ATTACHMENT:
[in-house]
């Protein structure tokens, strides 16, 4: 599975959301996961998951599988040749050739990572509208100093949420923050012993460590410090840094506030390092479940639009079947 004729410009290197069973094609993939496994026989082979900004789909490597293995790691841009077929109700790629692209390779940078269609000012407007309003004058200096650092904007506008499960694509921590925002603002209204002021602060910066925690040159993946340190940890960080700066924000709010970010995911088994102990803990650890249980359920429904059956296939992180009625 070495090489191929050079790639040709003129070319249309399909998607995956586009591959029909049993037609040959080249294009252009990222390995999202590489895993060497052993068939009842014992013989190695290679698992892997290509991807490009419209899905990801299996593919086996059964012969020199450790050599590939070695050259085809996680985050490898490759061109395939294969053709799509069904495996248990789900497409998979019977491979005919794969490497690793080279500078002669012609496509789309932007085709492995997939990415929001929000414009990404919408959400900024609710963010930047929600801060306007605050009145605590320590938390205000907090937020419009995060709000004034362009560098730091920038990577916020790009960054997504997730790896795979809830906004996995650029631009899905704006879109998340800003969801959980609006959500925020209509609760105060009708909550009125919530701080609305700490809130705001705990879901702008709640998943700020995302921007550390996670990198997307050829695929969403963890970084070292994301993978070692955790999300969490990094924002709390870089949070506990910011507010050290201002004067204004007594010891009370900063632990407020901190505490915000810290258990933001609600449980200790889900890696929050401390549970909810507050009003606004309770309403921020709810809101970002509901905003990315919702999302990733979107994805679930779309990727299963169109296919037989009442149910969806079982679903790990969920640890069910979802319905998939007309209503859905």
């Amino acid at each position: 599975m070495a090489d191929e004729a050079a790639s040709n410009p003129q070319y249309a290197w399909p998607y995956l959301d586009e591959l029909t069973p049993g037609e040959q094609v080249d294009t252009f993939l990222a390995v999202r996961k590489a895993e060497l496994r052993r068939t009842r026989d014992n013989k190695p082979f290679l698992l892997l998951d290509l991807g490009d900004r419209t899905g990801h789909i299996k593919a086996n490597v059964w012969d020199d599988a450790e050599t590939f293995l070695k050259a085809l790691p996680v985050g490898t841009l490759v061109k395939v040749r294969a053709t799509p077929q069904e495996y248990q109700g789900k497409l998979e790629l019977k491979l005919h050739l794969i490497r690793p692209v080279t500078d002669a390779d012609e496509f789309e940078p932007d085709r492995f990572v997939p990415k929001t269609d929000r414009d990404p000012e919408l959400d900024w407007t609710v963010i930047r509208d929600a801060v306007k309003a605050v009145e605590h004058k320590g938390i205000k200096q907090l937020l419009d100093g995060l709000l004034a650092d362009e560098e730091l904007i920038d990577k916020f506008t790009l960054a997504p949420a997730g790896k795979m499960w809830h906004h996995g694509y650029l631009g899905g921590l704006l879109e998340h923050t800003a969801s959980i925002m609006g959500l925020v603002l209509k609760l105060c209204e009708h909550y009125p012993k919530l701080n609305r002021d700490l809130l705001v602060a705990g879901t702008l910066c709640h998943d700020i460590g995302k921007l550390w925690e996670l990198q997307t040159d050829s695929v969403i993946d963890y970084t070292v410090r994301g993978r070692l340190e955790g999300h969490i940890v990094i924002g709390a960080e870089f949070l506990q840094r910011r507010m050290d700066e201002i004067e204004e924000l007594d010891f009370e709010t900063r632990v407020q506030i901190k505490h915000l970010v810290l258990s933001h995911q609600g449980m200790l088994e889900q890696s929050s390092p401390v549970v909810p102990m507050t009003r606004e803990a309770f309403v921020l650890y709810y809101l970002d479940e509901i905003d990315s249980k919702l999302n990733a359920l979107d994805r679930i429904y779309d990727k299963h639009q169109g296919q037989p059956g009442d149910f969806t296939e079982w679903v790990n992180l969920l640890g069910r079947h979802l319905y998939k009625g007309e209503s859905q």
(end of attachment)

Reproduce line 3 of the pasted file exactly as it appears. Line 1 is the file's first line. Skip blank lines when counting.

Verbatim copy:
């Amino acid at each position: 599975m070495a090489d191929e004729a050079a790639s040709n410009p003129q070319y249309a290197w399909p998607y995956l959301d586009e591959l029909t069973p049993g037609e040959q094609v080249d294009t252009f993939l990222a390995v999202r996961k590489a895993e060497l496994r052993r068939t009842r026989d014992n013989k190695p082979f290679l698992l892997l998951d290509l991807g490009d900004r419209t899905g990801h789909i299996k593919a086996n490597v059964w012969d020199d599988a450790e050599t590939f293995l070695k050259a085809l790691p996680v985050g490898t841009l490759v061109k395939v040749r294969a053709t799509p077929q069904e495996y248990q109700g789900k497409l998979e790629l019977k491979l005919h050739l794969i490497r690793p692209v080279t500078d002669a390779d012609e496509f789309e940078p932007d085709r492995f990572v997939p990415k929001t269609d929000r414009d990404p000012e919408l959400d900024w407007t609710v963010i930047r509208d929600a801060v306007k309003a605050v009145e605590h004058k320590g938390i205000k200096q907090l937020l419009d100093g995060l709000l004034a650092d362009e560098e730091l904007i920038d990577k916020f506008t790009l960054a997504p949420a997730g790896k795979m499960w809830h906004h996995g694509y650029l631009g899905g921590l704006l879109e998340h923050t800003a969801s959980i925002m609006g959500l925020v603002l209509k609760l105060c209204e009708h909550y009125p012993k919530l701080n609305r002021d700490l809130l705001v602060a705990g879901t702008l910066c709640h998943d700020i460590g995302k921007l550390w925690e996670l990198q997307t040159d050829s695929v969403i993946d963890y970084t070292v410090r994301g993978r070692l340190e955790g999300h969490i940890v990094i924002g709390a960080e870089f949070l506990q840094r910011r507010m050290d700066e201002i004067e204004e924000l007594d010891f009370e709010t900063r632990v407020q506030i901190k505490h915000l970010v810290l258990s933001h995911q609600g449980m200790l088994e889900q890696s929050s390092p401390v549970v909810p102990m507050t009003r606004e803990a309770f309403v921020l650890y709810y809101l970002d479940e509901i905003d990315s249980k919702l999302n990733a359920l979107d994805r679930i429904y779309d990727k299963h639009q169109g296919q037989p059956g009442d149910f969806t296939e079982w679903v790990n992180l969920l640890g069910r079947h979802l319905y998939k009625g007309e209503s859905q």